The little girl was telling some tall tales. Dreams, conjured from the depths of an innocent soul, about fantastical whales and maybe mermaids and other oceanic creatures. Hard to know…she talked so fast, scampering in and out of the shadows framed by the early summer South Pacific sun.

This morning marked another trip around that sun for me, my own year-older steps running toward another kind of shadow, thrown by a final hospital bed. That’s where we’ll be later tonight, saying goodbye to someone who beat the odds. Until he didn’t.

I met him once in the late ‘90s, then again a few years ago, and have only seen his nine-lives story through other people’s lenses. But I think if he were to tell his own, he would talk of beautiful moments blurred by a haze of fires set by his own hand.

Fires that left so many bridges burned, and dreams, gone in smoke.

One of those dreams had been to visit Hawaii, where I watched that little girl run along the beach path with her sandals in her hand, telling her tall tales. She reached the parking lot, and the consequence of bare feet on hot asphalt immediately escalated her delivery into an indecipherable shriek. Her mom suggested that if she just stopped for a minute to put on her sandals, she might find some comfort and be able to tell a better story.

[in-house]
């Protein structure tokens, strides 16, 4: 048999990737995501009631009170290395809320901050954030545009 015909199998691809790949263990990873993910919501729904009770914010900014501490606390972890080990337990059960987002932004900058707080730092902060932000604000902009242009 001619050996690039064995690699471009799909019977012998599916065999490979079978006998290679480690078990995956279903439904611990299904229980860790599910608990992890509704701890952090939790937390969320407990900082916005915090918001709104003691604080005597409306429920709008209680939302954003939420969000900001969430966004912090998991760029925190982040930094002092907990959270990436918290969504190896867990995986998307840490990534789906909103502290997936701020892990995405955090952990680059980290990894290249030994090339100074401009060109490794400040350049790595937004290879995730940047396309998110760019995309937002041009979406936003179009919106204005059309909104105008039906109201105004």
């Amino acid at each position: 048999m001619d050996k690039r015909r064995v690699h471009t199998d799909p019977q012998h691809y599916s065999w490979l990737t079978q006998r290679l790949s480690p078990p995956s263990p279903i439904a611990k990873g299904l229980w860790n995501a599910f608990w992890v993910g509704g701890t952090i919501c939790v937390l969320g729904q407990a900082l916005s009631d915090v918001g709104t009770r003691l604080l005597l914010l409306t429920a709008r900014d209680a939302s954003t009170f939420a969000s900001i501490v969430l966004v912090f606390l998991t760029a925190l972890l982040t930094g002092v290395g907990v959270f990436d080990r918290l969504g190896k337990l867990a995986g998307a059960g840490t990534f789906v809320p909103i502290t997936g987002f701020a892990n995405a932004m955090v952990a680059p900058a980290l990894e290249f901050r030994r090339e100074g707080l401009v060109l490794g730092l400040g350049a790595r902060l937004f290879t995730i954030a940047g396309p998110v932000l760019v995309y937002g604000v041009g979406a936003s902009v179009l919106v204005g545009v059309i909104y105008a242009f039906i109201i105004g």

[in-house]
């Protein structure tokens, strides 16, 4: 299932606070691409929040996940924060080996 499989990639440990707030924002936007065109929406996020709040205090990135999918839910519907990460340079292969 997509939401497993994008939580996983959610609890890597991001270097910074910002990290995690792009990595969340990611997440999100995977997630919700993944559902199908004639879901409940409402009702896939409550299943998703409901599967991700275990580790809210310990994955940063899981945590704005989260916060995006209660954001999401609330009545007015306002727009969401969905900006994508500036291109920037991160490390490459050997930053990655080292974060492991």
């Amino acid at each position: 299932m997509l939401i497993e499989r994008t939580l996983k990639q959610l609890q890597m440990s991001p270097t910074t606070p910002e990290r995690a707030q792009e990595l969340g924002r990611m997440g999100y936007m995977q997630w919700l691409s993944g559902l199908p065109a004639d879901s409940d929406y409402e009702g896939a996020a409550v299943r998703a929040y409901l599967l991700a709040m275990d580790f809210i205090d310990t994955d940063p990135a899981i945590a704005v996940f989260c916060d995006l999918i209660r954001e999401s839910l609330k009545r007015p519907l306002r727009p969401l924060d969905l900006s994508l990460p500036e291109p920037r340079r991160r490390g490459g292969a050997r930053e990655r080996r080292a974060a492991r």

But the little girl refused, spinning circles in search of relief, as she screamed under a South Pacific sun that will forever remain a dream for a man whose luck had finally run out.

Maybe if he’d just stopped for a minute to put on his own sandals, he might have found some comfort, too. For him, maybe leather cut from commitment to his family and soles forged from sober living could have helped him move easier through the unforgiving landscape of experience. Maybe he could have told a better story, instead of spinning his own circles, in search of relief.

He was carrying those sandals in his hand the whole time, of course…just didn’t ever put them on for very long.

The scramble to find a trans-Pacific flight that might get us to Washington state while he’s still alive landed me here, in seat 8F, at the crossroads of my own arrival many years ago and his departure, probably later tonight. I’m grateful to him for being half of the reason my wife is here. I know that she will advocate and fight for him at the end to make him comfortable, having long since made her own peace with his decisions earlier in life.

As I will advocate and fight for her, finally knowing the fabric of these protective sandals I held in my hand for so long, before ever putting them on.